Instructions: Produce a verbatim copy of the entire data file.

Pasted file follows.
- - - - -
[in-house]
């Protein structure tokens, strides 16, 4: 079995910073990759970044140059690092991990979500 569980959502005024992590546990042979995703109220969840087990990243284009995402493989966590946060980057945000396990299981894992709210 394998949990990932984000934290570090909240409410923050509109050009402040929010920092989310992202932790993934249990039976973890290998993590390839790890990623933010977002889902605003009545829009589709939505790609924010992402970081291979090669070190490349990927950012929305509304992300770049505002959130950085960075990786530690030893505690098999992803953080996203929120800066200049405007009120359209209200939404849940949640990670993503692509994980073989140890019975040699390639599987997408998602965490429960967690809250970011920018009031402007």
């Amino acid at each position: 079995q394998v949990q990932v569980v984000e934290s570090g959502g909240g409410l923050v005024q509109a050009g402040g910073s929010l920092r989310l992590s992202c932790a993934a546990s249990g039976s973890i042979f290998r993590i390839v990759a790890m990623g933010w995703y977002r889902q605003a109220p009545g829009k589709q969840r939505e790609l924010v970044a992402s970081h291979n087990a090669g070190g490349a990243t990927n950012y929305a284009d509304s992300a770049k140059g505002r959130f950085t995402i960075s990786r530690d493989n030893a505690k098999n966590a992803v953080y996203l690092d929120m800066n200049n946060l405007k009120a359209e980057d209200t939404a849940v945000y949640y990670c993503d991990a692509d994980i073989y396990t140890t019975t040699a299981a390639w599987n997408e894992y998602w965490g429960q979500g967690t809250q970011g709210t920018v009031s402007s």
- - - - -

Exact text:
[in-house]
């Protein structure tokens, strides 16, 4: 079995910073990759970044140059690092991990979500 569980959502005024992590546990042979995703109220969840087990990243284009995402493989966590946060980057945000396990299981894992709210 394998949990990932984000934290570090909240409410923050509109050009402040929010920092989310992202932790993934249990039976973890290998993590390839790890990623933010977002889902605003009545829009589709939505790609924010992402970081291979090669070190490349990927950012929305509304992300770049505002959130950085960075990786530690030893505690098999992803953080996203929120800066200049405007009120359209209200939404849940949640990670993503692509994980073989140890019975040699390639599987997408998602965490429960967690809250970011920018009031402007």
């Amino acid at each position: 079995q394998v949990q990932v569980v984000e934290s570090g959502g909240g409410l923050v005024q509109a050009g402040g910073s929010l920092r989310l992590s992202c932790a993934a546990s249990g039976s973890i042979f290998r993590i390839v990759a790890m990623g933010w995703y977002r889902q605003a109220p009545g829009k589709q969840r939505e790609l924010v970044a992402s970081h291979n087990a090669g070190g490349a990243t990927n950012y929305a284009d509304s992300a770049k140059g505002r959130f950085t995402i960075s990786r530690d493989n030893a505690k098999n966590a992803v953080y996203l690092d929120m800066n200049n946060l405007k009120a359209e980057d209200t939404a849940v945000y949640y990670c993503d991990a692509d994980i073989y396990t140890t019975t040699a299981a390639w599987n997408e894992y998602w965490g429960q979500g967690t809250q970011g709210t920018v009031s402007s």